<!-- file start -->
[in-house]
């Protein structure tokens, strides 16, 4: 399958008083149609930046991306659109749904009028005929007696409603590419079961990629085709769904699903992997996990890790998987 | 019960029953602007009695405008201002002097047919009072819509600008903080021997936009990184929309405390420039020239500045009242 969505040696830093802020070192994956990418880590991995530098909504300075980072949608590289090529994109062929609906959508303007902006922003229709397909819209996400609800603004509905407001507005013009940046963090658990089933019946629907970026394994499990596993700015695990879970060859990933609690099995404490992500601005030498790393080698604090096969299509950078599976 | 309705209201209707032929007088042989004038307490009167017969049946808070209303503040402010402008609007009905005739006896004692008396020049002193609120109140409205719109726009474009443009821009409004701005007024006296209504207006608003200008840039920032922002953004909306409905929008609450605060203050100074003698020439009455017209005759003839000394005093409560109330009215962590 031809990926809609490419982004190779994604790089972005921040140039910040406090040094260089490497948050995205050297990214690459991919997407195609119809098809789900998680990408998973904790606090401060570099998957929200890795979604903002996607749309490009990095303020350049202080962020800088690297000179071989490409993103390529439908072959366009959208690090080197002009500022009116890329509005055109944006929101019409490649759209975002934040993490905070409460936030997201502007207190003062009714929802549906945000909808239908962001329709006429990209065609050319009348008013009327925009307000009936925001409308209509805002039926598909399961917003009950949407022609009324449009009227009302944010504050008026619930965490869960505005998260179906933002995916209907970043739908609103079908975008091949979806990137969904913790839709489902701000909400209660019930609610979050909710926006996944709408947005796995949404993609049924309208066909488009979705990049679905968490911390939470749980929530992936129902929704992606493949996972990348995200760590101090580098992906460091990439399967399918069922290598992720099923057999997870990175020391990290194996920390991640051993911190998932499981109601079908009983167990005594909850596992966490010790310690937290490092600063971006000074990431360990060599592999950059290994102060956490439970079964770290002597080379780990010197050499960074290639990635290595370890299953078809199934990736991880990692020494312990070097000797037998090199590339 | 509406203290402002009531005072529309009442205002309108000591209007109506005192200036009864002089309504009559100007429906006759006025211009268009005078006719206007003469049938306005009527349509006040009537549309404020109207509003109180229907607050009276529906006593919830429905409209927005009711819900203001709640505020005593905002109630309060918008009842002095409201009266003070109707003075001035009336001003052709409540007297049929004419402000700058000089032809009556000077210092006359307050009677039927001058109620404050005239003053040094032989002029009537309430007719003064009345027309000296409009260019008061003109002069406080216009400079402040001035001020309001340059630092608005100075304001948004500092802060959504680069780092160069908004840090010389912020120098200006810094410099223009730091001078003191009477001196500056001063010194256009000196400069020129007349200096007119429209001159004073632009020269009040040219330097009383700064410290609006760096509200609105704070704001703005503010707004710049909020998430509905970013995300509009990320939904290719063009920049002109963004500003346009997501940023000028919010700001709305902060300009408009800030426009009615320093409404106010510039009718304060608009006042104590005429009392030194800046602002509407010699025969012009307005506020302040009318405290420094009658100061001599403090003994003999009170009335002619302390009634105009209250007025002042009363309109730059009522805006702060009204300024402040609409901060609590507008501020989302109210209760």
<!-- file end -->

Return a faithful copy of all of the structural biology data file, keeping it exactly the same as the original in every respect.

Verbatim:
[in-house]
């Protein structure tokens, strides 16, 4: 399958008083149609930046991306659109749904009028005929007696409603590419079961990629085709769904699903992997996990890790998987 | 019960029953602007009695405008201002002097047919009072819509600008903080021997936009990184929309405390420039020239500045009242 969505040696830093802020070192994956990418880590991995530098909504300075980072949608590289090529994109062929609906959508303007902006922003229709397909819209996400609800603004509905407001507005013009940046963090658990089933019946629907970026394994499990596993700015695990879970060859990933609690099995404490992500601005030498790393080698604090096969299509950078599976 | 309705209201209707032929007088042989004038307490009167017969049946808070209303503040402010402008609007009905005739006896004692008396020049002193609120109140409205719109726009474009443009821009409004701005007024006296209504207006608003200008840039920032922002953004909306409905929008609450605060203050100074003698020439009455017209005759003839000394005093409560109330009215962590 031809990926809609490419982004190779994604790089972005921040140039910040406090040094260089490497948050995205050297990214690459991919997407195609119809098809789900998680990408998973904790606090401060570099998957929200890795979604903002996607749309490009990095303020350049202080962020800088690297000179071989490409993103390529439908072959366009959208690090080197002009500022009116890329509005055109944006929101019409490649759209975002934040993490905070409460936030997201502007207190003062009714929802549906945000909808239908962001329709006429990209065609050319009348008013009327925009307000009936925001409308209509805002039926598909399961917003009950949407022609009324449009009227009302944010504050008026619930965490869960505005998260179906933002995916209907970043739908609103079908975008091949979806990137969904913790839709489902701000909400209660019930609610979050909710926006996944709408947005796995949404993609049924309208066909488009979705990049679905968490911390939470749980929530992936129902929704992606493949996972990348995200760590101090580098992906460091990439399967399918069922290598992720099923057999997870990175020391990290194996920390991640051993911190998932499981109601079908009983167990005594909850596992966490010790310690937290490092600063971006000074990431360990060599592999950059290994102060956490439970079964770290002597080379780990010197050499960074290639990635290595370890299953078809199934990736991880990692020494312990070097000797037998090199590339 | 509406203290402002009531005072529309009442205002309108000591209007109506005192200036009864002089309504009559100007429906006759006025211009268009005078006719206007003469049938306005009527349509006040009537549309404020109207509003109180229907607050009276529906006593919830429905409209927005009711819900203001709640505020005593905002109630309060918008009842002095409201009266003070109707003075001035009336001003052709409540007297049929004419402000700058000089032809009556000077210092006359307050009677039927001058109620404050005239003053040094032989002029009537309430007719003064009345027309000296409009260019008061003109002069406080216009400079402040001035001020309001340059630092608005100075304001948004500092802060959504680069780092160069908004840090010389912020120098200006810094410099223009730091001078003191009477001196500056001063010194256009000196400069020129007349200096007119429209001159004073632009020269009040040219330097009383700064410290609006760096509200609105704070704001703005503010707004710049909020998430509905970013995300509009990320939904290719063009920049002109963004500003346009997501940023000028919010700001709305902060300009408009800030426009009615320093409404106010510039009718304060608009006042104590005429009392030194800046602002509407010699025969012009307005506020302040009318405290420094009658100061001599403090003994003999009170009335002619302390009634105009209250007025002042009363309109730059009522805006702060009204300024402040609409901060609590507008501020989302109210209760």